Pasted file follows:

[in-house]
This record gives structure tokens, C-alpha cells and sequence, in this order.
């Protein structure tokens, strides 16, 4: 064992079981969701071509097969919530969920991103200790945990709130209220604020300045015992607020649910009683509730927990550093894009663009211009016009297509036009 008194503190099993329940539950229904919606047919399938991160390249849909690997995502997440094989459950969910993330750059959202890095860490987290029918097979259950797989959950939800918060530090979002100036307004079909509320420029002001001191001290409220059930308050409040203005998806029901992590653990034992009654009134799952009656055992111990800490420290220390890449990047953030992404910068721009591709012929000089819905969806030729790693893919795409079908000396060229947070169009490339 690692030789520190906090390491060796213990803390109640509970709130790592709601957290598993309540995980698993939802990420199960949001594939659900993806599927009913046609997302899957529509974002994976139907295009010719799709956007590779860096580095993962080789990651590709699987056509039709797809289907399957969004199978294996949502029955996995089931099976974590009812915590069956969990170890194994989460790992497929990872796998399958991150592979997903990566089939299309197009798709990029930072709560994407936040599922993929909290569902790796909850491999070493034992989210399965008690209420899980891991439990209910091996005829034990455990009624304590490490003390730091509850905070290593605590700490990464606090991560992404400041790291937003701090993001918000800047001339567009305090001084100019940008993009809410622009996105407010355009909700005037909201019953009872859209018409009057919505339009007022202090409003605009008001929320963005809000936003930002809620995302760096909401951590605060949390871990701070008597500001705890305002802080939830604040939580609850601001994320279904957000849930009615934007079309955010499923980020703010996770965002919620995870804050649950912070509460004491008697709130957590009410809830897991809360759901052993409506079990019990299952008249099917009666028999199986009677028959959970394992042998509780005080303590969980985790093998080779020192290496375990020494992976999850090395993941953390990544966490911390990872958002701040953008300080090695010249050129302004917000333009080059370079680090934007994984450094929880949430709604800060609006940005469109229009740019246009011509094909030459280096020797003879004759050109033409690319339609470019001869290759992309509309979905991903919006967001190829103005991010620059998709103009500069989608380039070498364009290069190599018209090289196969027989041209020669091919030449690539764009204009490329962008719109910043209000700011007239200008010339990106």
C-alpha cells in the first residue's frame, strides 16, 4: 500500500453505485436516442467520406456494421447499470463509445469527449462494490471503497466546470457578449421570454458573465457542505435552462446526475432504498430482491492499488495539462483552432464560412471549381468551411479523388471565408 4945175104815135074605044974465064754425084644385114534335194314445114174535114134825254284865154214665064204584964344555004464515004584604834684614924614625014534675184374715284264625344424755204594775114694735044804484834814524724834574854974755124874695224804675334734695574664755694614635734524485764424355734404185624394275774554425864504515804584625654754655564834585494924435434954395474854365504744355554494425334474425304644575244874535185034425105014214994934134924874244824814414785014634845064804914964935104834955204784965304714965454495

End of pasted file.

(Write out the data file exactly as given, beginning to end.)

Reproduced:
[in-house]
This record gives structure tokens, C-alpha cells and sequence, in this order.
């Protein structure tokens, strides 16, 4: 064992079981969701071509097969919530969920991103200790945990709130209220604020300045015992607020649910009683509730927990550093894009663009211009016009297509036009 008194503190099993329940539950229904919606047919399938991160390249849909690997995502997440094989459950969910993330750059959202890095860490987290029918097979259950797989959950939800918060530090979002100036307004079909509320420029002001001191001290409220059930308050409040203005998806029901992590653990034992009654009134799952009656055992111990800490420290220390890449990047953030992404910068721009591709012929000089819905969806030729790693893919795409079908000396060229947070169009490339 690692030789520190906090390491060796213990803390109640509970709130790592709601957290598993309540995980698993939802990420199960949001594939659900993806599927009913046609997302899957529509974002994976139907295009010719799709956007590779860096580095993962080789990651590709699987056509039709797809289907399957969004199978294996949502029955996995089931099976974590009812915590069956969990170890194994989460790992497929990872796998399958991150592979997903990566089939299309197009798709990029930072709560994407936040599922993929909290569902790796909850491999070493034992989210399965008690209420899980891991439990209910091996005829034990455990009624304590490490003390730091509850905070290593605590700490990464606090991560992404400041790291937003701090993001918000800047001339567009305090001084100019940008993009809410622009996105407010355009909700005037909201019953009872859209018409009057919505339009007022202090409003605009008001929320963005809000936003930002809620995302760096909401951590605060949390871990701070008597500001705890305002802080939830604040939580609850601001994320279904957000849930009615934007079309955010499923980020703010996770965002919620995870804050649950912070509460004491008697709130957590009410809830897991809360759901052993409506079990019990299952008249099917009666028999199986009677028959959970394992042998509780005080303590969980985790093998080779020192290496375990020494992976999850090395993941953390990544966490911390990872958002701040953008300080090695010249050129302004917000333009080059370079680090934007994984450094929880949430709604800060609006940005469109229009740019246009011509094909030459280096020797003879004759050109033409690319339609470019001869290759992309509309979905991903919006967001190829103005991010620059998709103009500069989608380039070498364009290069190599018209090289196969027989041209020669091919030449690539764009204009490329962008719109910043209000700011007239200008010339990106």
C-alpha cells in the first residue's frame, strides 16, 4: 500500500453505485436516442467520406456494421447499470463509445469527449462494490471503497466546470457578449421570454458573465457542505435552462446526475432504498430482491492499488495539462483552432464560412471549381468551411479523388471565408 4945175104815135074605044974465064754425084644385114534335194314445114174535114134825254284865154214665064204584964344555004464515004584604834684614924614625014534675184374715284264625344424755204594775114694735044804484834814524724834574854974755124874695224804675334734695574664755694614635734524485764424355734404185624394275774554425864504515804584625654754655564834585494924435434954395474854365504744355554494425334474425304644575244874535185034425105014214994934134924874244824814414785014634845064804914964935104834955204784965304714965454495